I recently had the opportunity to tour several coffee fincas (farms) in Guatemala and I was very impressed that these farmers are passionate about creating habitat for birds and other wildlife on their farms. I’m also encouraged that these farmers are pursuing certification for their fincas as wildlife preserves.
In order for a finca to be certified as a wildlife preserve, each farmer must set aside a certain percentage of their land to maintain in primary forest. Coffee and other crops must be grown organically with no chemical fertilizers, herbicides, or pesticides. And the farmers must manage their land in ways that creates welcoming habitat for birds and other wildlife.
Can you just imagine if farming were done this way in the US?
Instead of acre after acre of monoculture, pesticide drenched, GMO corn, we would have healthy working ecosystems that contributed to wildlife habitats and did no harm to surrounding waterways and local natural areas, but instead were part of a solution working toward protecting the environment.
I’m pretty sure that if this model is working in Guatemala, it can certainly work here in the US as well!
Sure, it requires some creative thinking. Sure it would mean that factory farms are no longer poisoning our food and polluting the environment. And yes this new paradigm may initially cost some money.
But just imagine a farm that didn’t have to worry about colony collapse disorder among honey bees because they had created welcoming habitat for the many different species of native bees.
Imagine a farm which supported grassland birds whose numbers are in steep decline!
Imagine a farm whose Roundup Ready GMO corn wasn’t killing off huge numbers of Monarch butterflies!
I know many small farmers here in the US who are passionate about growing food in a way that does no harm to the environment. They welcome birds and butterflies, and especially native bees to the ecosystem of their farm, and have become stewards of their land.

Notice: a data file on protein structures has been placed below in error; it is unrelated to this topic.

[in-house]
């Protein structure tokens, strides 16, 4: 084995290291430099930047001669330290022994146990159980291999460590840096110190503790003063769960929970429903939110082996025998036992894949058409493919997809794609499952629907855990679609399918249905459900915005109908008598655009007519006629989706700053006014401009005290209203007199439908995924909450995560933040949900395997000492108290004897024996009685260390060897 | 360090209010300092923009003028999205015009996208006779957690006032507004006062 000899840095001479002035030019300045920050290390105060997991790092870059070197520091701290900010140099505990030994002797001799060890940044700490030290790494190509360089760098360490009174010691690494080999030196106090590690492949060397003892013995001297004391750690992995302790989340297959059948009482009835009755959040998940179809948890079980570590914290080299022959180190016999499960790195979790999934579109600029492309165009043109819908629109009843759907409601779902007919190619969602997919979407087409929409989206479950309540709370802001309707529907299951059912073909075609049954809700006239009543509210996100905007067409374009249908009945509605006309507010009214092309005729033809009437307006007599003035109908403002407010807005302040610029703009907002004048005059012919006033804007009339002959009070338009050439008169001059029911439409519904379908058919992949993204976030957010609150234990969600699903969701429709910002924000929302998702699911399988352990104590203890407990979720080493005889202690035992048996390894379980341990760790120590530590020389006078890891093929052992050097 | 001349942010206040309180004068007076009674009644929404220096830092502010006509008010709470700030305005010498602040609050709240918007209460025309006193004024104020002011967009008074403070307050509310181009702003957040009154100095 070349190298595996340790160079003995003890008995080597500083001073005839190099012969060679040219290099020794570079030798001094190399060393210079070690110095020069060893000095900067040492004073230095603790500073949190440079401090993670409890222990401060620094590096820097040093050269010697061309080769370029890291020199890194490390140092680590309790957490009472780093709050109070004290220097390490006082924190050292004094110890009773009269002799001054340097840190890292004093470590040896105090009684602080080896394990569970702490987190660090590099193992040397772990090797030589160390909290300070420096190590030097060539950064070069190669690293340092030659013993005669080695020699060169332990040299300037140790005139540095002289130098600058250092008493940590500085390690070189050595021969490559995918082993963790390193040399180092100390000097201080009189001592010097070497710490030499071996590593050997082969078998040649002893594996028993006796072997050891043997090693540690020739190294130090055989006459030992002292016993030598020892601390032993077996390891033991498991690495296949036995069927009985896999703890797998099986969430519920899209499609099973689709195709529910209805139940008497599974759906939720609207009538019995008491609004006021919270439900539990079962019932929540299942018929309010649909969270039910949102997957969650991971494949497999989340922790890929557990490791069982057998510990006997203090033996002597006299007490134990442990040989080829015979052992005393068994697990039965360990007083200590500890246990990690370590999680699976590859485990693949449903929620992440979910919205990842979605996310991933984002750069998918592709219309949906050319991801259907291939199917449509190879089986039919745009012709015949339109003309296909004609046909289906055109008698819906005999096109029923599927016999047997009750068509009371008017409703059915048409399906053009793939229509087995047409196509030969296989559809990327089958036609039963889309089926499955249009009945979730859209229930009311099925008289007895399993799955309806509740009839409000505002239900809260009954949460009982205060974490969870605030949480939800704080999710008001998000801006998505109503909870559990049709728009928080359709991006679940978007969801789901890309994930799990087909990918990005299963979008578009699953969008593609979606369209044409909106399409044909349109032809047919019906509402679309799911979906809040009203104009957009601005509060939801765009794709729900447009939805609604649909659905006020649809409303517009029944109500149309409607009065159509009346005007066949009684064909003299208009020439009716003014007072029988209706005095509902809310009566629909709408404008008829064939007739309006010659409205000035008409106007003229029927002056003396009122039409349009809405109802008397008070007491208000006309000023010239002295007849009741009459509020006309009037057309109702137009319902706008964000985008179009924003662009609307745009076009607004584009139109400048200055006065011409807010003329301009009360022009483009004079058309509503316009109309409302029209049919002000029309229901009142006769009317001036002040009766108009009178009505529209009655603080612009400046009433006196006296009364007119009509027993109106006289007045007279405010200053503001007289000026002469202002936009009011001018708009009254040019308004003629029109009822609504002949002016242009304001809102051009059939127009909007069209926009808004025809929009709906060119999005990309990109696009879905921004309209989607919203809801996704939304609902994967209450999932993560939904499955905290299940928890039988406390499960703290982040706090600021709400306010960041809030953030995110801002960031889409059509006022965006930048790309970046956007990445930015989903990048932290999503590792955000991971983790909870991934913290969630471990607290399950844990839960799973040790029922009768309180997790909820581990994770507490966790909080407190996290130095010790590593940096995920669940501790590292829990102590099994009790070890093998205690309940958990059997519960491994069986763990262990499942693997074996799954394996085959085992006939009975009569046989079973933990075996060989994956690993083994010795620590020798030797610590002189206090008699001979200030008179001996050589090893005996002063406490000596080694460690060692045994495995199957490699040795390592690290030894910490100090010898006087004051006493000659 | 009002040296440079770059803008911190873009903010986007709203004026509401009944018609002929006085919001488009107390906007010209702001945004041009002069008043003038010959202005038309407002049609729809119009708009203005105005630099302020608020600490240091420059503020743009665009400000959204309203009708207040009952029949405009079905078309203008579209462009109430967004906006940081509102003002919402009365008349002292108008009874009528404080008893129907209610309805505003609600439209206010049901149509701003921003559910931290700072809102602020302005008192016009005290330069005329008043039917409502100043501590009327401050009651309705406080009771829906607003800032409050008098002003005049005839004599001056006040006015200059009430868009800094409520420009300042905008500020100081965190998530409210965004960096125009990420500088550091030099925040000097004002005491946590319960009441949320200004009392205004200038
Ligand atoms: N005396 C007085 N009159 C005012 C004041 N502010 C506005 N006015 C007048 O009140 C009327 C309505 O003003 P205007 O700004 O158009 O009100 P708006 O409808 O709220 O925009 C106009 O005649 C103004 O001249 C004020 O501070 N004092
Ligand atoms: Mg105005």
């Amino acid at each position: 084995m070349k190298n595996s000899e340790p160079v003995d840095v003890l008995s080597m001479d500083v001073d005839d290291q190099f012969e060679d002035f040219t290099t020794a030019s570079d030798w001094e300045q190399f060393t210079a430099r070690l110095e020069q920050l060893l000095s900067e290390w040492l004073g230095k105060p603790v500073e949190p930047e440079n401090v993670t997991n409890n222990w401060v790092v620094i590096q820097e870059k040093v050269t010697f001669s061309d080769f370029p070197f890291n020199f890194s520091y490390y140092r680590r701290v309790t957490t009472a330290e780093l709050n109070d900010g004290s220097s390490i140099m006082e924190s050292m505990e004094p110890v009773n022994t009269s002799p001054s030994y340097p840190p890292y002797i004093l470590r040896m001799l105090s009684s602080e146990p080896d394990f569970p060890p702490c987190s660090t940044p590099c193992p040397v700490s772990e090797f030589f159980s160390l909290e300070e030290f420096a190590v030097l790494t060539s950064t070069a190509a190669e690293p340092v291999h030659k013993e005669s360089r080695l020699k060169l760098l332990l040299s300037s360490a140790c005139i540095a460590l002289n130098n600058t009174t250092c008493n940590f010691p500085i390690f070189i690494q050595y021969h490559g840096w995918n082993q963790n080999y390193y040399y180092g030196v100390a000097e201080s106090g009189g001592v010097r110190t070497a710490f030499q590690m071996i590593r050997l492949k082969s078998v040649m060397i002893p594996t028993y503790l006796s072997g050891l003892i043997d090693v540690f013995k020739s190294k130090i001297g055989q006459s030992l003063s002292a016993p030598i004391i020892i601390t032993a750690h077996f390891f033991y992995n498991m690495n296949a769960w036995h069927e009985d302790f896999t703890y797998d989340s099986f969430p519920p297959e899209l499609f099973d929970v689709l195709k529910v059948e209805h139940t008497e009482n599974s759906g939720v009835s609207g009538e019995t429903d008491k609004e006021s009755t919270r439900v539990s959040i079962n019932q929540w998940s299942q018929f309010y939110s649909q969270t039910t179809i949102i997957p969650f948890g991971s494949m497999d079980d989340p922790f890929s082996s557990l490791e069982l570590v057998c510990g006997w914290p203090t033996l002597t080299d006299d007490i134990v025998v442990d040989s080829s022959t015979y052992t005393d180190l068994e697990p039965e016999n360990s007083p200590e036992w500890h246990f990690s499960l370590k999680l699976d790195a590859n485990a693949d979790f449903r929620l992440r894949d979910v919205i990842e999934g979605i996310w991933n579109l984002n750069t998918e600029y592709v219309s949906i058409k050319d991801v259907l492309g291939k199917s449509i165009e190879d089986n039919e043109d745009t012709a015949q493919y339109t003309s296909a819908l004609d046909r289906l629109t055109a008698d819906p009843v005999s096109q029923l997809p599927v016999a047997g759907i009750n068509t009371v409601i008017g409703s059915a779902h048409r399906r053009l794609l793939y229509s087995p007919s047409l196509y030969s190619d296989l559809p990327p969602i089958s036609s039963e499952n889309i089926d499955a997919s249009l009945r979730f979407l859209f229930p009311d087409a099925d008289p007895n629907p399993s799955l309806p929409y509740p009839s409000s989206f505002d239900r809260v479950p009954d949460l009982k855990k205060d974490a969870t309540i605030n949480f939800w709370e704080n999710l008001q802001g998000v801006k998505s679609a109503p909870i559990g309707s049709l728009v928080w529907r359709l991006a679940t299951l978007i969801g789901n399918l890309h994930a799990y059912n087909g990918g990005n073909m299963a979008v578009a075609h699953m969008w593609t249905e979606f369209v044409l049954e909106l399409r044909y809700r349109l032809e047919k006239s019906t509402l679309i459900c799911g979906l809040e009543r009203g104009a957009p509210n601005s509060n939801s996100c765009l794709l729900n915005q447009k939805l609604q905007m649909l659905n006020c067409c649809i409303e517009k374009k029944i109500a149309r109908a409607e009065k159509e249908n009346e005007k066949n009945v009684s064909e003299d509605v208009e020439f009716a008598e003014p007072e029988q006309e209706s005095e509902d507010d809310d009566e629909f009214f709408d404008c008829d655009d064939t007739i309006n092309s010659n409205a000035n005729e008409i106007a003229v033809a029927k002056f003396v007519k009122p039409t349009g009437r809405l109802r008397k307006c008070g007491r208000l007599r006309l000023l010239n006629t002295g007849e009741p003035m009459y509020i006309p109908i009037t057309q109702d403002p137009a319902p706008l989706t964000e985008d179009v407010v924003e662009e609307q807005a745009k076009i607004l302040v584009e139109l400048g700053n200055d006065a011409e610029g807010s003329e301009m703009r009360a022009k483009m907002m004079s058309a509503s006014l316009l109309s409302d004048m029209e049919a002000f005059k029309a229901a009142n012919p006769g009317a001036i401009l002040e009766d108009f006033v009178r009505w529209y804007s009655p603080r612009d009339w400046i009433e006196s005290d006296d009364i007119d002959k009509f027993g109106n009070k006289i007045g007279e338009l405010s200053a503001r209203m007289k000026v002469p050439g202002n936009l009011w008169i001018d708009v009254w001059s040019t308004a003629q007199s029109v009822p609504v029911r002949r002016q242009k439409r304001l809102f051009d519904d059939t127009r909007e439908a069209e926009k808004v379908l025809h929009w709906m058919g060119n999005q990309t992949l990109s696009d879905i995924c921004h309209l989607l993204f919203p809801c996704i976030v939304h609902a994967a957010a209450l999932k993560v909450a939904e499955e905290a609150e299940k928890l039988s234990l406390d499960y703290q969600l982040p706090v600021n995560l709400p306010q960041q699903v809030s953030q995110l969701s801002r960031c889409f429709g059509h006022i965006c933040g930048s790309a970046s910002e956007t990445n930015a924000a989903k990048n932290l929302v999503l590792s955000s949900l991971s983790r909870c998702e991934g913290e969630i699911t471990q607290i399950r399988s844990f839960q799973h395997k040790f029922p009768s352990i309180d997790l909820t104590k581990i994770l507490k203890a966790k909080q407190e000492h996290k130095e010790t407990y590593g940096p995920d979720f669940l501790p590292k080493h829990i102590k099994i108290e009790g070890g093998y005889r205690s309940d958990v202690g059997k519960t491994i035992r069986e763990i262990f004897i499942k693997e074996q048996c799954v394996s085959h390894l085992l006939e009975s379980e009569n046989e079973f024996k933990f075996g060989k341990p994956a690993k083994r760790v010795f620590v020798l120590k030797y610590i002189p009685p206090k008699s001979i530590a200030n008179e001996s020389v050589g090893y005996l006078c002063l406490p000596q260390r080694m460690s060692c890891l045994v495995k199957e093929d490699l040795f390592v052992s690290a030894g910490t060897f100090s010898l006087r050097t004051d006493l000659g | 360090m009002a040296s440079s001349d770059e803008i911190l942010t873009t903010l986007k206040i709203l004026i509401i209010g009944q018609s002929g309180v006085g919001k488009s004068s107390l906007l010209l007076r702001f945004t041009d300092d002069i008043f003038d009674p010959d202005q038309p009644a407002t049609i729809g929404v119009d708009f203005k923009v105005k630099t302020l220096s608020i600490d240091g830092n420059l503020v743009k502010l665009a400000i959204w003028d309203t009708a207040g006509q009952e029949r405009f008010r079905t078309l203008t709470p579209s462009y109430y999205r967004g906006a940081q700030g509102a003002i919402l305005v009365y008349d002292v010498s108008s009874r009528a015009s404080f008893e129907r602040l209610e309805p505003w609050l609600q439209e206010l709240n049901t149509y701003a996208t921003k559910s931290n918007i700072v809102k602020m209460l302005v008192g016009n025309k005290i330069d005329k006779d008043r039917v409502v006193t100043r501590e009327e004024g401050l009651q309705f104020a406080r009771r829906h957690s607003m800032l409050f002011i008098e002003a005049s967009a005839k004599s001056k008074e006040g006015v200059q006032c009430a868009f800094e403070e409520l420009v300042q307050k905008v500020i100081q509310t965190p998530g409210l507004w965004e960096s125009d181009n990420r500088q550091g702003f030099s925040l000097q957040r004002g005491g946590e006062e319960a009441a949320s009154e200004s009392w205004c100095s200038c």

But they are competing with the giant agribusiness factory farms who think nothing of spraying poisonous chemicals all over the food that you will eat. The farms that have nothing but GMO monoculture crops drenched in pesticides. The farms who place corporate profits above our very health.
We have a choice when we purchase our groceries. We can support the small local farms who are doing the right thing and growing healthy food. We can shop at local farmers markets and join a CSA (Community Supported Agriculture) in our area.
I’ve been teaching homeowners for years how to create Ecosystem Gardens–sustainable gardens that conserve natural resources and create welcoming habitats for wildlife so that you will attract more birds, butterflies, native bees, frogs and toads, and other wildlife.
And now it’s time to work on Ecosystem Farming!
Fortunately, some farmers are already doing this important work:
- Farming For Bees, Xerces Society
- Restoring Ecological Health to Your Land, Steven Apfelbaum
- What Makes a Good Farm for Wildlife? David B Lindenmayer
- BeeGAP–teaching gardeners to attract native bees for local farmers
Remember, you Ecosystem Garden extends outward from your garden. When you choose to support local farmers who work to protect the environment and create welcoming habitat for wildlife, you are helping to change the farming paradigm that is doing so much harm to our environment–and our own health.
Follow all of my birding adventures in Guatemala:
- The View From Temple #4
- Extreme Birding: The Quest to See the Horned Guan in Guatemala
- Birding Tikal
- Farmers Saving Bird Habitat
- Turning Farms into Wildlife Habitat
- Attracting Birds and Birders
Carole Sevilla Brown lives in Philadelphia, PA, and she travels the country speaking about Ecosystem Gardening for Wildlife. Check out her new free online course Ecosystem Gardening Essentials, 15 free lessons delivered to your inbox every week.
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